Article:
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David
Helmsman

Australia
232 Posts

Posted - 02 August 2005 :  8:44:49 PM  Show Profile  Reply with Quote
I have a topping lift at the top rear of the mast.

Nothing unusual but i can't work out what it is for.

The problem is that it hangs out the rear of the mast approx 6" on a block.

With the halyard running up to the block it covers the top of the mainsail at an angle from about 1.5m from the top of the mast,so this would have some effect on sail shape.

Could someone explain why you would have this topping lift.

David.

If vegeterians love animals, why do they eat their food?

Sasha
Helmsman

838 Posts

Posted - 02 August 2005 :  10:32:02 PM  Show Profile  Reply with Quote
I have not seen a topping lift come out on a bridge from an endeavour mast before. It is running up the inside of the mast, coming out of the sheave at the top and then going out to a block held out on an arm? Have I got that correct?

It may be that someone modified the topping lift to run as a trysail halyard. Is there a seperate track running vertically up the mast? That would be the dead give-away.

Our topping lift just exits the sheave next to the mainsail halyard. Very useful and nifty thing to have.

Sasha

_
The more I know about horses, the more I love sailboats.
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Go Flow
Helmsman

Australia
751 Posts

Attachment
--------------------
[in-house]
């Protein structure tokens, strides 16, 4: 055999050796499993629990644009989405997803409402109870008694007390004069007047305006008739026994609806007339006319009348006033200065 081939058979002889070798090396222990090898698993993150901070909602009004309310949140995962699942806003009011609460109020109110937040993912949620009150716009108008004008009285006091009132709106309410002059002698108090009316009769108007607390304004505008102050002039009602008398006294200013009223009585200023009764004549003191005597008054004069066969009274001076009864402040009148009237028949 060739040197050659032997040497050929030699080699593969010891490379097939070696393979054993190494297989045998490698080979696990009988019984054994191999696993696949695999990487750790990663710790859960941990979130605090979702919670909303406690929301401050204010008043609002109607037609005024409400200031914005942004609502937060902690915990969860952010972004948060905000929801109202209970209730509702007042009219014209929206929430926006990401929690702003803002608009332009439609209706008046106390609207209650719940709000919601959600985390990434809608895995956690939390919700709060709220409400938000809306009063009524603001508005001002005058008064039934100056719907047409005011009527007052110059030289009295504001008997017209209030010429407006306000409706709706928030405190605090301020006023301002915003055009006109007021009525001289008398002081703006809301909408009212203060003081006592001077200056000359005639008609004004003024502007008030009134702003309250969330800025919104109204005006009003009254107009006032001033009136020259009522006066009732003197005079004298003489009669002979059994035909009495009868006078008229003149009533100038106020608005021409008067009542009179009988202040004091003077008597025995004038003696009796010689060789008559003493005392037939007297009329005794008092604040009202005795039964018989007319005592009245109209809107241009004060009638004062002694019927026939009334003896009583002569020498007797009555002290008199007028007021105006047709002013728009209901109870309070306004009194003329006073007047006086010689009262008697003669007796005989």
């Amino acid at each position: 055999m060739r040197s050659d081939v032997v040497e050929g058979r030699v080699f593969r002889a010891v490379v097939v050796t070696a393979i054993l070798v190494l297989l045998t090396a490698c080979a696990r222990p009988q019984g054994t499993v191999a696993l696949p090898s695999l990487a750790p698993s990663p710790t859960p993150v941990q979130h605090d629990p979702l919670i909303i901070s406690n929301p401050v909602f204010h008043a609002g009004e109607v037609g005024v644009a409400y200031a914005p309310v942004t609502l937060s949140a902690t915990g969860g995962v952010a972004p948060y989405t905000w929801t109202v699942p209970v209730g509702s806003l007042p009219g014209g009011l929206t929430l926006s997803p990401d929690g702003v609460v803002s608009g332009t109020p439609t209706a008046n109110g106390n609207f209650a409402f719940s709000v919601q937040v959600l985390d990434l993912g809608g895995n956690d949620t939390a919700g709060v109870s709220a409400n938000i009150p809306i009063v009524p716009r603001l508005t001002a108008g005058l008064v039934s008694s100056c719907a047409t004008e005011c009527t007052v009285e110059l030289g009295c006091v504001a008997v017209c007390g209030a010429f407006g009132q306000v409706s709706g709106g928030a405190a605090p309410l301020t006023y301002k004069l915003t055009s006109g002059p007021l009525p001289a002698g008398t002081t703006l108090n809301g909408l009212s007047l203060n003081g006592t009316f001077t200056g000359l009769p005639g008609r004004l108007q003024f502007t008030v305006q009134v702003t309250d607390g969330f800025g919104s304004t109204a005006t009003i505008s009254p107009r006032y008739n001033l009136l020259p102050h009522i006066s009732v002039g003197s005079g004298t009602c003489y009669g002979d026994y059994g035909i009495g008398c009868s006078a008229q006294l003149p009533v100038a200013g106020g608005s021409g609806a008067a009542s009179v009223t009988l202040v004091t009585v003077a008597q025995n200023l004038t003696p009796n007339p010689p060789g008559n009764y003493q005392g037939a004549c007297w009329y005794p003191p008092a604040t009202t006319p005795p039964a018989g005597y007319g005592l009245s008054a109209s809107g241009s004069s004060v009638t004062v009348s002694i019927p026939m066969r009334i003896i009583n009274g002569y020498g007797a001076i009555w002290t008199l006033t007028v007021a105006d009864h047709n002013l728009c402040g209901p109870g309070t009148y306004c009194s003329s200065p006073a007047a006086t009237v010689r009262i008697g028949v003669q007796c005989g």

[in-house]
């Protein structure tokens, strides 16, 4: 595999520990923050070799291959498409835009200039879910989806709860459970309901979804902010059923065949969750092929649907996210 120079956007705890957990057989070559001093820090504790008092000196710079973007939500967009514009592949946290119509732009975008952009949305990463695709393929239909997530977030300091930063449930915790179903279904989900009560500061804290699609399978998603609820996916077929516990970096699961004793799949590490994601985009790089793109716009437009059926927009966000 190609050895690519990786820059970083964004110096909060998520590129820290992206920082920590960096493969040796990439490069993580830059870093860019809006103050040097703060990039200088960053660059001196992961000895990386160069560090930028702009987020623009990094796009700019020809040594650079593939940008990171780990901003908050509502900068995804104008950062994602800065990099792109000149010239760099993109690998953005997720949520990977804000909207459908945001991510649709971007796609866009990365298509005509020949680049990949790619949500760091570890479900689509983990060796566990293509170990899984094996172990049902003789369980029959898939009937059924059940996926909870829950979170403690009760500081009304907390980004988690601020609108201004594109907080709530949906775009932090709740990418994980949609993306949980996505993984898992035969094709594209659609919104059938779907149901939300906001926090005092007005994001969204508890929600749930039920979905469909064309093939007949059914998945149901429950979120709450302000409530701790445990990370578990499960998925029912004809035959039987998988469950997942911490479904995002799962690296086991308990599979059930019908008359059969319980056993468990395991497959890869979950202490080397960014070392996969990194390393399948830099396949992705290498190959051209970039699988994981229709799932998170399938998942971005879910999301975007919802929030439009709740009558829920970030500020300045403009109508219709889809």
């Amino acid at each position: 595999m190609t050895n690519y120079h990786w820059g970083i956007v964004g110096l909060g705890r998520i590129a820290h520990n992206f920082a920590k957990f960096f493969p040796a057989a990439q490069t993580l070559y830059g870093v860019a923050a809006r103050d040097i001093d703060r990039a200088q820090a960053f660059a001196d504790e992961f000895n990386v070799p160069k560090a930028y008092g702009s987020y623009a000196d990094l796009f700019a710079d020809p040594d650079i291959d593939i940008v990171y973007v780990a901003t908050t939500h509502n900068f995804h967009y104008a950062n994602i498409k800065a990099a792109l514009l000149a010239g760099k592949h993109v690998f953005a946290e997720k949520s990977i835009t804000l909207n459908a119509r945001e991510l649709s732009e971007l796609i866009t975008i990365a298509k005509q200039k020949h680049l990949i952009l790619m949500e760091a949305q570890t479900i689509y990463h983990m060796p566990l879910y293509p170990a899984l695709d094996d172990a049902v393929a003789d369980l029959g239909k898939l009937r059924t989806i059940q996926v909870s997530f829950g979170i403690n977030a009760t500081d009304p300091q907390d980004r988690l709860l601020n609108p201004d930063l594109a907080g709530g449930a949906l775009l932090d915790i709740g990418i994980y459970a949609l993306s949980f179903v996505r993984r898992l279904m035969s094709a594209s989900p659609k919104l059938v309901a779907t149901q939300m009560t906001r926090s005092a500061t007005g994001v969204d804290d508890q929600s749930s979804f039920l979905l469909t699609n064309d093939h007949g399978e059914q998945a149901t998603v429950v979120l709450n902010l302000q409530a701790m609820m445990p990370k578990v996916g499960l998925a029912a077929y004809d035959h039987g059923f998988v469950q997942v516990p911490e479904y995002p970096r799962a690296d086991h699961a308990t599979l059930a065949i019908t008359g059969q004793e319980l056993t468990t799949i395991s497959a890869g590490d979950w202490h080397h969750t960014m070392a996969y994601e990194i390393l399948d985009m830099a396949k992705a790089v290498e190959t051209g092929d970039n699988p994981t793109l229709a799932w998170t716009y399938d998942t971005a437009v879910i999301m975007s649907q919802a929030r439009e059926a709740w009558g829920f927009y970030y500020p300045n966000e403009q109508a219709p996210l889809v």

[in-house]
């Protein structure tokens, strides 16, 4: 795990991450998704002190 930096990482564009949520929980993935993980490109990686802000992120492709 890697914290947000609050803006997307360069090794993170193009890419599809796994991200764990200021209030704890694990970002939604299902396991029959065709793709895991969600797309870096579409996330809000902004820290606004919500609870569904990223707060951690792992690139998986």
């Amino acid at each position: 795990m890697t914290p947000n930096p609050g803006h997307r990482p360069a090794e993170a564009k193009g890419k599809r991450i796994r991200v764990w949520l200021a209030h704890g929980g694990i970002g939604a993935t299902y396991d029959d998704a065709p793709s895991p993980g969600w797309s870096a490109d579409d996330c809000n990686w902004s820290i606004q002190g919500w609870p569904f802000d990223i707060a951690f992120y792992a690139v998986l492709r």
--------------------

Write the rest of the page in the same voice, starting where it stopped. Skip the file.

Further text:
Posted - 02 August 2005 :  10:32:19 PM  Show Profile  Reply with Quote
Hi David,
It might be a flag halyard. Then it should be led down the side of the mast.
Adrian
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David
Helmsman

Australia
232 Posts

Posted - 03 August 2005 :  6:55:44 PM  Show Profile  Reply with Quote
This is a seperate topping lift altogether.

There is a topper and downhaul for the spinnaker pole, but this is weird one.

I have just drawn a quick picture,the solid line is at rest, it starts of at a cleat in the cockpit runs up the cabin roof to a block then up the outside of the mast to the block at the top of the mast and it does run to the outside of the block and around anti-clockwise back to the boom.

Under sail i cleat it off at the mast, but you can get the idea how it's resting on the mainsail on starboard tack.

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David

If vegeterians love animals, why do they eat their food?
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Go Flow
Helmsman

Australia
751 Posts

Posted - 03 August 2005 :  7:55:58 PM  Show Profile  Reply with Quote
Hi David,
If it is a topping lift as you suspect I guess you could leave it loose once the main is raised and then it should not interfere with the main.
Adrian
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Splinter
Helmsman

Australia
500 Posts

Posted - 03 August 2005 :  8:21:27 PM  Show Profile  Visit Splinter's Homepage  Reply with Quote